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Participant msauerpb
Participant
1,227 Views
Registered: ‎01-30-2018

Synthesis acceleration with cuda

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Hello,

 

it is possible to accelerate the Synthesis / implementation process with a CUDA graphics Card? Which CPU should I use for best Synthesis Performance (Artix-7 / 200)?

 

Thank you for your help?

 

BR

martin

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1 Solution

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Scholar u4223374
Scholar
1,219 Views
Registered: ‎04-26-2015

Re: Synthesis acceleration with cuda

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(1) No, no support for any hardware acceleration yet. I'm sort of surprised that Xilinx hasn't yet fed the C codebase behind Vivado to SDAccel and produced an FPGA-accelerated version of it (which would then drive sales of more FPGAs).

 

(2) The main aim seems to be exactly what you'd expect: lots of cores (synthesis is largely parallel), high clock speed, big cache, plenty of RAM, and fast storage (ie an SSD).

2 Replies
Scholar u4223374
Scholar
1,220 Views
Registered: ‎04-26-2015

Re: Synthesis acceleration with cuda

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(1) No, no support for any hardware acceleration yet. I'm sort of surprised that Xilinx hasn't yet fed the C codebase behind Vivado to SDAccel and produced an FPGA-accelerated version of it (which would then drive sales of more FPGAs).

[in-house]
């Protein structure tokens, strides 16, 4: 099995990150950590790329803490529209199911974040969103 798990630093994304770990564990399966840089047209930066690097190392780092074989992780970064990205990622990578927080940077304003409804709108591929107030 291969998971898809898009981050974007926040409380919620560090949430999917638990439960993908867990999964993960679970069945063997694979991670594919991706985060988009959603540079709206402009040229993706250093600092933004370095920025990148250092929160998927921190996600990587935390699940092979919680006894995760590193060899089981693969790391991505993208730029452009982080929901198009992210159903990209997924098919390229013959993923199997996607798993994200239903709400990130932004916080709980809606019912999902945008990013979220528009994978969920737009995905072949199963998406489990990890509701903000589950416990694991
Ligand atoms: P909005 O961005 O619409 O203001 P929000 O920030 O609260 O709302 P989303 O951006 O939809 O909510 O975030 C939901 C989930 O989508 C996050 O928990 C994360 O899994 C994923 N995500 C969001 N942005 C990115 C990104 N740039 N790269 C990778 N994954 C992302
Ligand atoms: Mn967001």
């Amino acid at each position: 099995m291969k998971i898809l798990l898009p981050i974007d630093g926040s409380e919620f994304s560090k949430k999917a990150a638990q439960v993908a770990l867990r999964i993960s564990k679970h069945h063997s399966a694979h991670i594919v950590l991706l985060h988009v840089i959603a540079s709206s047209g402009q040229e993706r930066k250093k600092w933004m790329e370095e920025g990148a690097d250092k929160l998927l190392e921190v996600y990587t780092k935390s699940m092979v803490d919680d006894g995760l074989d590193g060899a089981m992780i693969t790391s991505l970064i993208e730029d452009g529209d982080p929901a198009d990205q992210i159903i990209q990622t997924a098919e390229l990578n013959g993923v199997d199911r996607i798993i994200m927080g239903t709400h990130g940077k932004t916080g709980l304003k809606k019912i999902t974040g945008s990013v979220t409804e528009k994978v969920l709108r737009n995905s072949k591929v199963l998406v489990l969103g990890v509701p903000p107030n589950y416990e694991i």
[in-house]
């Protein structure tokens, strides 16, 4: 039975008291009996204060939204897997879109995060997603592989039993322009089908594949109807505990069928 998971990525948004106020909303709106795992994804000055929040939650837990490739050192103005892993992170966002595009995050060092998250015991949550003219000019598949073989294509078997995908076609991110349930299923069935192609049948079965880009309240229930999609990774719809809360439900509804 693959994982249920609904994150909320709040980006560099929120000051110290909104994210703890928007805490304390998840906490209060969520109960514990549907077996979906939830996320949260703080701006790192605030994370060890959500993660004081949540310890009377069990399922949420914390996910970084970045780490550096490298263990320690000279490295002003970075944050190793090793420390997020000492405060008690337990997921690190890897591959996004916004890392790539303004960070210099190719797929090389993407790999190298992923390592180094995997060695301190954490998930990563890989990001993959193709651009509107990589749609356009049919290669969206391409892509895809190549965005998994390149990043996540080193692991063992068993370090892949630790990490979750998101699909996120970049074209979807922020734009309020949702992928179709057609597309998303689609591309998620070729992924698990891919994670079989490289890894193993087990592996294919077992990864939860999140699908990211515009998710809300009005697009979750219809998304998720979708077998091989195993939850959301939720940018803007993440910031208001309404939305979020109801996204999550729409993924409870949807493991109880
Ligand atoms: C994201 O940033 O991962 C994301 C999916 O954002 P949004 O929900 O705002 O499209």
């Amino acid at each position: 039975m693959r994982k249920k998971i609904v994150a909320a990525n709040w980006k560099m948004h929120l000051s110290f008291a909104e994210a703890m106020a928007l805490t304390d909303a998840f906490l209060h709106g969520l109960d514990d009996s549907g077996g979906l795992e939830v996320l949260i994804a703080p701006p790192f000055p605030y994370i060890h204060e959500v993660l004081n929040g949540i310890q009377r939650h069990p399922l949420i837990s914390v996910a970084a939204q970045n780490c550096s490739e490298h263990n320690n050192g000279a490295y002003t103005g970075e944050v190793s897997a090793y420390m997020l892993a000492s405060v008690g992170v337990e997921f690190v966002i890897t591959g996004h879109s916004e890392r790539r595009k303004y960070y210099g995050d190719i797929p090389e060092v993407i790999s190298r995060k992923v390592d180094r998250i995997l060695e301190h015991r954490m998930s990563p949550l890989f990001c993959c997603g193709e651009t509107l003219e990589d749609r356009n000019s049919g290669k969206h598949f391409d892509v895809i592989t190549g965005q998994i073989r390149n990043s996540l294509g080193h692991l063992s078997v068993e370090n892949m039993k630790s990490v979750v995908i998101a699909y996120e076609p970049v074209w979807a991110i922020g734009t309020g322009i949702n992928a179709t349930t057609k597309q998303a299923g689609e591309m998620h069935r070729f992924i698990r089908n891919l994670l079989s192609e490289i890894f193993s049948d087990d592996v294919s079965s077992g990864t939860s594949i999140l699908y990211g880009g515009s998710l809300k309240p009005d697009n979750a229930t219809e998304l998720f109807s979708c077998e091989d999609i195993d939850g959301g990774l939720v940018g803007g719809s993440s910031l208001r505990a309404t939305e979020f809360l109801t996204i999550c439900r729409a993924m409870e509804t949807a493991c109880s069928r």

(2) The main aim seems to be exactly what you'd expect: lots of cores (synthesis is largely parallel), high clock speed, big cache, plenty of RAM, and fast storage (ie an SSD).

Scholar jmcclusk
Scholar
1,194 Views
Registered: ‎02-24-2014

Re: Synthesis acceleration with cuda

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No, I'm not surprised that Xilinx hasn't attempted to create a hardware accelerated VIvado place & route.    Place and Route is full of linear programming problems, using complex dynamically created data structures.   Memory allocation and recovery is literally everywhere.   We are frankly lucky that placement and routing can use multiple threads for a moderate speedup.  

 

It might be possible to port place and route algorithms to an ARM core, such as the Ultrascale+ devices, and this does raise the possibility of a self-programming FPGA device.   But the compilation speed will be frankly inferior to the X86 devices currently available from Intel. 

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